Tax: SMEs welcome the return of SST

This article first appeared in Enterprise, The Edge Malaysia Weekly, on July 9, 2018 - July 15, 2018.
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Most small and medium enterprises (SMEs) welcome the implementation of the Sales and Services Tax (SST) in September.

SST could reduce the cost of doing business as it is a less complicated tax system than the Goods and Services Tax (GST), says Koong Lin Loong, chairman of the SMEs and human resources development committee at the Associated Chinese Chambers of Commerce and Industry of Malaysia (ACCCIM). “The reduction in the cost of doing business will mainly come from the lower compliance costs,” he adds.

Koong says business owners will be able to record transactions easily without the input and output tax mechanism under GST. Even companies that make unintentional mistakes could be penalised by the Royal Malaysian Customs Department under the previous tax regime.

“Business owners will be able to do it [record the business transactions] in an accounting book. They could do it manually if they wanted, without any software. It will be much simpler,” he says.

Distributors and retailers will be excluded from SST as the tax will only be imposed on manufacturers and importers. “The SME industry has a lot of distributors and retailers. So, it is good news for them,” says Koong.

Small businesses with annual sales of less than RM500,000, which are not required to register for GST, will also benefit from the change in tax regime.

“The 6% GST was borne by two parties — businesses that had not registered for GST and the end-consumer. The former had to bear the cost because they could not get a refund for their input tax. But under SST, small businesses will not have to pay input tax. Thus, it reduces their cost of doing business,” says Koong.

Datuk Michael Kang, national president of the SME Association of Malaysia, concurs. He says SST could help reduce SMEs’ compliance costs as it is more straightforward than GST.

“You had to hire a consultant and extra employees [to keep track of the input and output tax] with GST. These made up the extra costs. Then, when you did not get the numbers right, even if it was unintentional, you got penalised,” he points out.

Kang says the previous government came out with clear guidelines and directives regarding how the tax should be recorded, paid and refunded under the GST regime. “But many SMEs did not fully understand how it worked. They approached the customs officers, but the officers were not sure. Then, they approached consultants and accountants, but received different answers. In general, SMEs are glad that the new government is replacing GST with SST.”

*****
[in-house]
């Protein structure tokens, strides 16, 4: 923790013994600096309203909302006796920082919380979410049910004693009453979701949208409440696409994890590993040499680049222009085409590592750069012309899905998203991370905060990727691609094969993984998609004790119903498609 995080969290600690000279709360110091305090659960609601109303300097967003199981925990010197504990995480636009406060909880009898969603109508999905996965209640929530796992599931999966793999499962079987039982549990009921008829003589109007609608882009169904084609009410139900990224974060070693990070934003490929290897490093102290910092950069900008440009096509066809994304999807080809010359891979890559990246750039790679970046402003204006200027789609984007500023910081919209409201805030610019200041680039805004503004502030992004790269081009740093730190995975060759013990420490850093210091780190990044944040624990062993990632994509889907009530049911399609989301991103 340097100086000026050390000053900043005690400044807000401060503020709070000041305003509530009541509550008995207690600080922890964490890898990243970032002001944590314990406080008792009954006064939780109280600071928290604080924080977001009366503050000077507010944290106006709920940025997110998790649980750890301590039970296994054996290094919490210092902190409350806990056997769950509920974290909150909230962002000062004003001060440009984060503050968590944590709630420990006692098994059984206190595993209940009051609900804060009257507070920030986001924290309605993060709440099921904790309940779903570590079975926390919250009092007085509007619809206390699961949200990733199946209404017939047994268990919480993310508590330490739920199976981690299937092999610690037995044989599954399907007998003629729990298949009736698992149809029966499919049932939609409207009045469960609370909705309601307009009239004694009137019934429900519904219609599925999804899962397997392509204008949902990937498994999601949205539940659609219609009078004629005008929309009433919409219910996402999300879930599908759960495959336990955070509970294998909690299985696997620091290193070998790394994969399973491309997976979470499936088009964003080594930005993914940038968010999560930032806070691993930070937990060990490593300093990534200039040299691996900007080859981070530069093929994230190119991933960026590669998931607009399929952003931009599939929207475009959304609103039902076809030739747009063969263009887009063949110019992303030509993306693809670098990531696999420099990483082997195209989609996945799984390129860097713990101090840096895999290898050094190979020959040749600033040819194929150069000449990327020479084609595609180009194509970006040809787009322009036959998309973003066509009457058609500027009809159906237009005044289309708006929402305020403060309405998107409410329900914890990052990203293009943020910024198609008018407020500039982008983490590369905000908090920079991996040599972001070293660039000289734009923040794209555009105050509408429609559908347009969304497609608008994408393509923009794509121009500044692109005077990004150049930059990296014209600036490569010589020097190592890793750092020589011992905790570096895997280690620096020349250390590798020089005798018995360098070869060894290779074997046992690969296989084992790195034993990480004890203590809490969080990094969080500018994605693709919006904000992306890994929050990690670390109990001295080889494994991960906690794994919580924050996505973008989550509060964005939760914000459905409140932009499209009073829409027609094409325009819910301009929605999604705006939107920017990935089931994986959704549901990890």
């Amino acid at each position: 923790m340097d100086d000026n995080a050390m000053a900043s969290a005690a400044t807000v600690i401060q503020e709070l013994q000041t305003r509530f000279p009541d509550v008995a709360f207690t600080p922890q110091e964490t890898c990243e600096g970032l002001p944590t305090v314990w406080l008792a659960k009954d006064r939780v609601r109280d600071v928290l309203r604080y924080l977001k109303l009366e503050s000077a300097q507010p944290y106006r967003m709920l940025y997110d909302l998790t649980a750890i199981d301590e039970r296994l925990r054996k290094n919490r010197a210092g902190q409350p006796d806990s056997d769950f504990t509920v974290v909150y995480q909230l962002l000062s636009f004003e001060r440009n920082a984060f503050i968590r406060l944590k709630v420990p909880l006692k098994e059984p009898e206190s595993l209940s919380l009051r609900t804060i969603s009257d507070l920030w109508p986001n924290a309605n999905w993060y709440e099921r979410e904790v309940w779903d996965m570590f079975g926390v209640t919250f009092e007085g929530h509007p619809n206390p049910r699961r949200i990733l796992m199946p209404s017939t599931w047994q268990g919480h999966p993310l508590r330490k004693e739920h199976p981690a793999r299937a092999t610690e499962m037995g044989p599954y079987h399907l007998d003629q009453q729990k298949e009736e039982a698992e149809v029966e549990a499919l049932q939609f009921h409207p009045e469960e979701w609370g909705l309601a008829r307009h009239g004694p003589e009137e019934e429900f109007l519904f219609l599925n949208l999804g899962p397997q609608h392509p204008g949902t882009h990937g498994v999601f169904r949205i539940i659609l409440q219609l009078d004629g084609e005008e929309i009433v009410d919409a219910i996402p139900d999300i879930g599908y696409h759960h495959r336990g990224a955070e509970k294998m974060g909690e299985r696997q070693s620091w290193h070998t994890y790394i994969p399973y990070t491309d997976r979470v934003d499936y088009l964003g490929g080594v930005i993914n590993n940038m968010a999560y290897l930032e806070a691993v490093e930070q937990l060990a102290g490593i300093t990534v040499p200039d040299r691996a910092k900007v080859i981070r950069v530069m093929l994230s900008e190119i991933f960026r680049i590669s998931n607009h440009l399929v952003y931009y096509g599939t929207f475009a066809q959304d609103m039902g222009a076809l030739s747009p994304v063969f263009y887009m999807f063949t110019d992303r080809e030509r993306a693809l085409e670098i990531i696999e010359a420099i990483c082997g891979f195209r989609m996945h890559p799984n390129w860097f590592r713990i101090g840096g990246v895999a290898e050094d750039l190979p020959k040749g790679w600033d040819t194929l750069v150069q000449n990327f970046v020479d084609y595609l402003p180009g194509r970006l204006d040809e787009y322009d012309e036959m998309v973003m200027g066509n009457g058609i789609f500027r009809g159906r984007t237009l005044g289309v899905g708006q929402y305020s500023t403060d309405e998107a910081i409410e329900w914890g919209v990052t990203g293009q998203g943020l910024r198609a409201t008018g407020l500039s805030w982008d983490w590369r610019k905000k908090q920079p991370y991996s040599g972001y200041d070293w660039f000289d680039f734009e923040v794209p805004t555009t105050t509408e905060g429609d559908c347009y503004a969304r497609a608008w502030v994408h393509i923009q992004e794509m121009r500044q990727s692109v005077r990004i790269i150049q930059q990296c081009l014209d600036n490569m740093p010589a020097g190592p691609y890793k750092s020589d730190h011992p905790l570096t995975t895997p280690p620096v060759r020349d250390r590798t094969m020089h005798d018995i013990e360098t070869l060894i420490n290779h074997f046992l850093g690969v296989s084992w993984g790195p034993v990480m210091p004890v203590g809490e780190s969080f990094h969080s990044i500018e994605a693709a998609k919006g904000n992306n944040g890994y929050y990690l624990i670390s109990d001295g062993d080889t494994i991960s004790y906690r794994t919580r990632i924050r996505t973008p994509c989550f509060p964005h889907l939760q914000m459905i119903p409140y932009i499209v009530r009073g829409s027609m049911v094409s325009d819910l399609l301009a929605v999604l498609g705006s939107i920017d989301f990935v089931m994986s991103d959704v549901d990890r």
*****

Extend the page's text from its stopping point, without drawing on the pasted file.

Same tax rate

While small businesses will benefit from SST, some of the downside will be borne by the government, says Kang. “The government’s tax revenue will fall. The tax system will also be less transparent than before, which could allow businesses to avoid tax more easily.”

Koong says that at its peak, about RM17.2 billion was collected per year under SST while about RM40 billion was collected under GST. This is despite the fact that SST had a rate of 5% to 10% while GST was only 6%. “That is because under GST, businesses at every level of the supply chain were taxed,” he adds.

Kang urges the government to announce the details of SST so that SMEs can prepare accordingly. “We hope the details will be announced by early July. It could be more challenging if they are announced in August as SMEs have a lot of stock and they have to calculate their costs and do the pricing. They will also need time to update their computer system, among others.”

Koong, who has met with the Ministry of Finance on behalf of ACCCIM, hopes that the government will implement a transition period of three to six months after Sept 1 so that SMEs can meet the SST requirements. “We hope there will be no penalty imposed on SMEs during the transition period as they will be adapting to the new tax regime. Businesses have many things to adjust,” he says.

Both Koong and Kang hope the government will maintain the SST rate at about 6% in the near future so that businesses will not need to make huge changes to their product pricing and software system. They say the government could raise or lower the tax rate later, depending on its policies and the economic situation.

Kang hopes the government will simplify the tax regime when SST is reintroduced. “It will be great if we can have only two rates instead of three or more. GST had exempted supply, zero-rated supply and supply that was charged a 6% tax rate. It was complicated and confusing. We hope SST can be simple.”


No profiteering

Koong urges the government, particularly the Ministry of Domestic Trade, Cooperatives and Consumerism, to monitor the prices of goods and services before implementing SST. He says some business owners could anticipate an increase in the tax rate and hike prices, which is unethical and unacceptable. “The ministry should use the Anti-profiteering Act to penalise this group of people,” he adds.